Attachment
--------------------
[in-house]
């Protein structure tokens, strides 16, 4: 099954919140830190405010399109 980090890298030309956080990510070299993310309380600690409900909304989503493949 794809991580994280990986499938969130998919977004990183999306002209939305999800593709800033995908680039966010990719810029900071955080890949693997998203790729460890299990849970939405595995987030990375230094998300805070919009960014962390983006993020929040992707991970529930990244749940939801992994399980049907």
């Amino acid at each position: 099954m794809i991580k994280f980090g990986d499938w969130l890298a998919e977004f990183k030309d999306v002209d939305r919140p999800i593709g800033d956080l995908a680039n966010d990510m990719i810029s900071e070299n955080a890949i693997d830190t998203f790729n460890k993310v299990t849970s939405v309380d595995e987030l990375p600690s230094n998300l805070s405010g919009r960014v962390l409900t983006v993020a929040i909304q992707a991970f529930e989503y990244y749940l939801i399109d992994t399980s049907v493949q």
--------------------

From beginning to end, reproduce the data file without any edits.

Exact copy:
[in-house]
């Protein structure tokens, strides 16, 4: 099954919140830190405010399109 980090890298030309956080990510070299993310309380600690409900909304989503493949 794809991580994280990986499938969130998919977004990183999306002209939305999800593709800033995908680039966010990719810029900071955080890949693997998203790729460890299990849970939405595995987030990375230094998300805070919009960014962390983006993020929040992707991970529930990244749940939801992994399980049907």
């Amino acid at each position: 099954m794809i991580k994280f980090g990986d499938w969130l890298a998919e977004f990183k030309d999306v002209d939305r919140p999800i593709g800033d956080l995908a680039n966010d990510m990719i810029s900071e070299n955080a890949i693997d830190t998203f790729n460890k993310v299990t849970s939405v309380d595995e987030l990375p600690s230094n998300l805070s405010g919009r960014v962390l409900t983006v993020a929040i909304q992707a991970f529930e989503y990244y749940l939801i399109d992994t399980s049907v493949q």